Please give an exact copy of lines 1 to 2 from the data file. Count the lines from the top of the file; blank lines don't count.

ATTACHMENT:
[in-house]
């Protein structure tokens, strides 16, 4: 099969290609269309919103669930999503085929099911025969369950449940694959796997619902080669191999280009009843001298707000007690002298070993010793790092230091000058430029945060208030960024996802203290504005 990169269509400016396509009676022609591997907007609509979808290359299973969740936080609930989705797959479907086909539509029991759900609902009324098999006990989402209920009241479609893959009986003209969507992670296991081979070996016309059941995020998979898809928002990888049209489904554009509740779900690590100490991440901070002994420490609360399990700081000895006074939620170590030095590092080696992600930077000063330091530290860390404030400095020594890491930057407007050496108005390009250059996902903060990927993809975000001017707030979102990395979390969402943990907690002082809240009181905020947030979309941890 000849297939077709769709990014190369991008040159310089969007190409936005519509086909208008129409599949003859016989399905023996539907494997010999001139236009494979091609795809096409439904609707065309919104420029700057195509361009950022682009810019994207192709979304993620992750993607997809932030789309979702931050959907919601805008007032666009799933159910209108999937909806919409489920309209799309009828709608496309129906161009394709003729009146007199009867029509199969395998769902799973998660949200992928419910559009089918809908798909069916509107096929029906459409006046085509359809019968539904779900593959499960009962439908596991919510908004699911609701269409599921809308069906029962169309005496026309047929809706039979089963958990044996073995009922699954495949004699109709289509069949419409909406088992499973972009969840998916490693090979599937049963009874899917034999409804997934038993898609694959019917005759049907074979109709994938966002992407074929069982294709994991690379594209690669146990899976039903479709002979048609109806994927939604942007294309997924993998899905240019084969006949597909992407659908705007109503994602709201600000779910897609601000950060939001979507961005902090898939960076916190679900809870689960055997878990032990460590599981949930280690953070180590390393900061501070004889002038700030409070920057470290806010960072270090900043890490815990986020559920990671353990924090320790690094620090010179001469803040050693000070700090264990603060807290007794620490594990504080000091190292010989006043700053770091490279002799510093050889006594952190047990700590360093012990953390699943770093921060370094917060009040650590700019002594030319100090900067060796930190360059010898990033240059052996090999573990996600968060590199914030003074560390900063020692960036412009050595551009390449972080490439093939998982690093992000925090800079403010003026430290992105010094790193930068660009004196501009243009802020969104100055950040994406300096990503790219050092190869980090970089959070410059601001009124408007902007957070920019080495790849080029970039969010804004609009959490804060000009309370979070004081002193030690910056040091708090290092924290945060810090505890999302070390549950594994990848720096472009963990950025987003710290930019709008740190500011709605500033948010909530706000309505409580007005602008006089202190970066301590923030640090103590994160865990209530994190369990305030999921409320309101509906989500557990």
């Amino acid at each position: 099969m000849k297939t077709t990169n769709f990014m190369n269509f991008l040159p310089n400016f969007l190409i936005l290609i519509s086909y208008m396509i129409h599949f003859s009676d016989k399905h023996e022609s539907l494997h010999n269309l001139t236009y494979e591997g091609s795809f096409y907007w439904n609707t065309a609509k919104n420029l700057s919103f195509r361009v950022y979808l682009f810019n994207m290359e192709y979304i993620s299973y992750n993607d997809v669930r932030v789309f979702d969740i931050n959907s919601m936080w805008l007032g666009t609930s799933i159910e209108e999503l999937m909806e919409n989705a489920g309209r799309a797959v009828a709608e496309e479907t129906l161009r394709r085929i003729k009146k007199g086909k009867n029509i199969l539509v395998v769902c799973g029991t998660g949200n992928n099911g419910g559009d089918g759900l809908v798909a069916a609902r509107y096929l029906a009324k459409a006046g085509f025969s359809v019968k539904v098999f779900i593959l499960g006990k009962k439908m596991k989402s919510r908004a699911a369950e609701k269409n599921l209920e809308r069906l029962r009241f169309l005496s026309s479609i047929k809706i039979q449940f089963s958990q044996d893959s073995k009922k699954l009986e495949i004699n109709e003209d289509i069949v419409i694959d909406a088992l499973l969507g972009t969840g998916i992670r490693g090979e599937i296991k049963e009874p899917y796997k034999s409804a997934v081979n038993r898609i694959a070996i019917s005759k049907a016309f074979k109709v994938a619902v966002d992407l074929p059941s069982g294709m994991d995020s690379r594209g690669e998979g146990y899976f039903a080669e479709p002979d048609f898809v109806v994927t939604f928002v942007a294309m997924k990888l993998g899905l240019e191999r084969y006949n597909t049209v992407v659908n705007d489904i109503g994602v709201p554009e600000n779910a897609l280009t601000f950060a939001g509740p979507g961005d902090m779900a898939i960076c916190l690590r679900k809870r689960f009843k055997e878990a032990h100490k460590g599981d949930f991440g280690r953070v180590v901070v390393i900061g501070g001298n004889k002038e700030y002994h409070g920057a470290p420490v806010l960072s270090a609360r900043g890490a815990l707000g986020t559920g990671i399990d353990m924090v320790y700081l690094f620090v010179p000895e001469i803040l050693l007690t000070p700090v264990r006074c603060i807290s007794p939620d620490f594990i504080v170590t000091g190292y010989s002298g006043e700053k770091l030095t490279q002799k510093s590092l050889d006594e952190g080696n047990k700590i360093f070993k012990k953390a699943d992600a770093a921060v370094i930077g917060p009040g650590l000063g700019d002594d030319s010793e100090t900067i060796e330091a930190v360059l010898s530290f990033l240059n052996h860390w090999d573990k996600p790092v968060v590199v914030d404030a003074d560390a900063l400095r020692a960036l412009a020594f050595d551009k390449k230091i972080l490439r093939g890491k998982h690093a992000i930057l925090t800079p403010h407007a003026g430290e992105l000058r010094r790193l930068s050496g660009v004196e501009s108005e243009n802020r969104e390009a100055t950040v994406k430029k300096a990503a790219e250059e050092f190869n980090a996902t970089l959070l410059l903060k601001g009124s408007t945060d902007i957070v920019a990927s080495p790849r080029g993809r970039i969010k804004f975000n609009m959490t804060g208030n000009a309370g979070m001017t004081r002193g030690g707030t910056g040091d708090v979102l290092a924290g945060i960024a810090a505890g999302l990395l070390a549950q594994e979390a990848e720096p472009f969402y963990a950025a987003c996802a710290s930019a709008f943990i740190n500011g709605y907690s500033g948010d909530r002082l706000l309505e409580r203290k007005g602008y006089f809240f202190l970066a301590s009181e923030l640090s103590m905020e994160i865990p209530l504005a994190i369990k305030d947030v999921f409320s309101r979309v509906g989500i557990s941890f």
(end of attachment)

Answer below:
[in-house]
């Protein structure tokens, strides 16, 4: 099969290609269309919103669930999503085929099911025969369950449940694959796997619902080669191999280009009843001298707000007690002298070993010793790092230091000058430029945060208030960024996802203290504005 990169269509400016396509009676022609591997907007609509979808290359299973969740936080609930989705797959479907086909539509029991759900609902009324098999006990989402209920009241479609893959009986003209969507992670296991081979070996016309059941995020998979898809928002990888049209489904554009509740779900690590100490991440901070002994420490609360399990700081000895006074939620170590030095590092080696992600930077000063330091530290860390404030400095020594890491930057407007050496108005390009250059996902903060990927993809975000001017707030979102990395979390969402943990907690002082809240009181905020947030979309941890 000849297939077709769709990014190369991008040159310089969007190409936005519509086909208008129409599949003859016989399905023996539907494997010999001139236009494979091609795809096409439904609707065309919104420029700057195509361009950022682009810019994207192709979304993620992750993607997809932030789309979702931050959907919601805008007032666009799933159910209108999937909806919409489920309209799309009828709608496309129906161009394709003729009146007199009867029509199969395998769902799973998660949200992928419910559009089918809908798909069916509107096929029906459409006046085509359809019968539904779900593959499960009962439908596991919510908004699911609701269409599921809308069906029962169309005496026309047929809706039979089963958990044996073995009922699954495949004699109709289509069949419409909406088992499973972009969840998916490693090979599937049963009874899917034999409804997934038993898609694959019917005759049907074979109709994938966002992407074929069982294709994991690379594209690669146990899976039903479709002979048609109806994927939604942007294309997924993998899905240019084969006949597909992407659908705007109503994602709201600000779910897609601000950060939001979507961005902090898939960076916190679900809870689960055997878990032990460590599981949930280690953070180590390393900061501070004889002038700030409070920057470290806010960072270090900043890490815990986020559920990671353990924090320790690094620090010179001469803040050693000070700090264990603060807290007794620490594990504080000091190292010989006043700053770091490279002799510093050889006594952190047990700590360093012990953390699943770093921060370094917060009040650590700019002594030319100090900067060796930190360059010898990033240059052996090999573990996600968060590199914030003074560390900063020692960036412009050595551009390449972080490439093939998982690093992000925090800079403010003026430290992105010094790193930068660009004196501009243009802020969104100055950040994406300096990503790219050092190869980090970089959070410059601001009124408007902007957070920019080495790849080029970039969010804004609009959490804060000009309370979070004081002193030690910056040091708090290092924290945060810090505890999302070390549950594994990848720096472009963990950025987003710290930019709008740190500011709605500033948010909530706000309505409580007005602008006089202190970066301590923030640090103590994160865990209530994190369990305030999921409320309101509906989500557990």